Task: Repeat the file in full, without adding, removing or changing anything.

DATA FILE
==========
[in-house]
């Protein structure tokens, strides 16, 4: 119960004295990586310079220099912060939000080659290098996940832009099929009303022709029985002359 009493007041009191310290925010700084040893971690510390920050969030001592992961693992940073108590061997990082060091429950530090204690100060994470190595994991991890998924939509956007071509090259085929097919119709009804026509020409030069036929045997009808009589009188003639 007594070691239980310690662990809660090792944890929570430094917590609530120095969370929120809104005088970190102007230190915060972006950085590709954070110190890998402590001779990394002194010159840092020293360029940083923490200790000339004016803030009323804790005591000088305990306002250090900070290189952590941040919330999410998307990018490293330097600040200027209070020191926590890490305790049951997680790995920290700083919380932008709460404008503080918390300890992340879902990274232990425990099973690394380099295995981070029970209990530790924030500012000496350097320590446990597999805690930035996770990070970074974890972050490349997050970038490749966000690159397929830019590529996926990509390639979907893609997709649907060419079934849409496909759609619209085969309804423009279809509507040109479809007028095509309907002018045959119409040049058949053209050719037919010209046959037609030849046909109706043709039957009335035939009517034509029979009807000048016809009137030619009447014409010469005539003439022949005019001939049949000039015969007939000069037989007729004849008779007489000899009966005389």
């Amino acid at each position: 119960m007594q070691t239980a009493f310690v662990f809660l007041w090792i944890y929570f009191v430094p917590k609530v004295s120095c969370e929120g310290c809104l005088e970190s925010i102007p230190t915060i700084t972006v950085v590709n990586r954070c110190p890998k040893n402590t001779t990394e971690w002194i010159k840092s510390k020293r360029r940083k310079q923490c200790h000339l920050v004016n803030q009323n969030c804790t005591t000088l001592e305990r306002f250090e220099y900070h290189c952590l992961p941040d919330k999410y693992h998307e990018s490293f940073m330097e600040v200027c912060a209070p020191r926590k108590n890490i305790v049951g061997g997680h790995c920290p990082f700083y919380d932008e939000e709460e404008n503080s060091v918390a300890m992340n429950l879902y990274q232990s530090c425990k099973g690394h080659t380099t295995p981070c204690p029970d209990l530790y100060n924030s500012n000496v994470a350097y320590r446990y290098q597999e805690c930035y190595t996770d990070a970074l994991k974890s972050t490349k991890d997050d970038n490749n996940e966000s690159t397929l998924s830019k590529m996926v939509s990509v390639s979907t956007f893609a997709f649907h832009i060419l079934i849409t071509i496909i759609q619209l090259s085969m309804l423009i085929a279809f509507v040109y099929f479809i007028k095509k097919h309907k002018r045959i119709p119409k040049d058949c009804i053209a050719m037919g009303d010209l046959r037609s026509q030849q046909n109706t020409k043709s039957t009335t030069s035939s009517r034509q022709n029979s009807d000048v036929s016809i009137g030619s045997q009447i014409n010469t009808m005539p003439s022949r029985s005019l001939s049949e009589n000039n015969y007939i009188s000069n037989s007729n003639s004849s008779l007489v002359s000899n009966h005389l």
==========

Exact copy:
[in-house]
């Protein structure tokens, strides 16, 4: 119960004295990586310079220099912060939000080659290098996940832009099929009303022709029985002359 009493007041009191310290925010700084040893971690510390920050969030001592992961693992940073108590061997990082060091429950530090204690100060994470190595994991991890998924939509956007071509090259085929097919119709009804026509020409030069036929045997009808009589009188003639 007594070691239980310690662990809660090792944890929570430094917590609530120095969370929120809104005088970190102007230190915060972006950085590709954070110190890998402590001779990394002194010159840092020293360029940083923490200790000339004016803030009323804790005591000088305990306002250090900070290189952590941040919330999410998307990018490293330097600040200027209070020191926590890490305790049951997680790995920290700083919380932008709460404008503080918390300890992340879902990274232990425990099973690394380099295995981070029970209990530790924030500012000496350097320590446990597999805690930035996770990070970074974890972050490349997050970038490749966000690159397929830019590529996926990509390639979907893609997709649907060419079934849409496909759609619209085969309804423009279809509507040109479809007028095509309907002018045959119409040049058949053209050719037919010209046959037609030849046909109706043709039957009335035939009517034509029979009807000048016809009137030619009447014409010469005539003439022949005019001939049949000039015969007939000069037989007729004849008779007489000899009966005389």
């Amino acid at each position: 119960m007594q070691t239980a009493f310690v662990f809660l007041w090792i944890y929570f009191v430094p917590k609530v004295s120095c969370e929120g310290c809104l005088e970190s925010i102007p230190t915060i700084t972006v950085v590709n990586r954070c110190p890998k040893n402590t001779t990394e971690w002194i010159k840092s510390k020293r360029r940083k310079q923490c200790h000339l920050v004016n803030q009323n969030c804790t005591t000088l001592e305990r306002f250090e220099y900070h290189c952590l992961p941040d919330k999410y693992h998307e990018s490293f940073m330097e600040v200027c912060a209070p020191r926590k108590n890490i305790v049951g061997g997680h790995c920290p990082f700083y919380d932008e939000e709460e404008n503080s060091v918390a300890m992340n429950l879902y990274q232990s530090c425990k099973g690394h080659t380099t295995p981070c204690p029970d209990l530790y100060n924030s500012n000496v994470a350097y320590r446990y290098q597999e805690c930035y190595t996770d990070a970074l994991k974890s972050t490349k991890d997050d970038n490749n996940e966000s690159t397929l998924s830019k590529m996926v939509s990509v390639s979907t956007f893609a997709f649907h832009i060419l079934i849409t071509i496909i759609q619209l090259s085969m309804l423009i085929a279809f509507v040109y099929f479809i007028k095509k097919h309907k002018r045959i119709p119409k040049d058949c009804i053209a050719m037919g009303d010209l046959r037609s026509q030849q046909n109706t020409k043709s039957t009335t030069s035939s009517r034509q022709n029979s009807d000048v036929s016809i009137g030619s045997q009447i014409n010469t009808m005539p003439s022949r029985s005019l001939s049949e009589n000039n015969y007939i009188s000069n037989s007729n003639s004849s008779l007489v002359s000899n009966h005389l």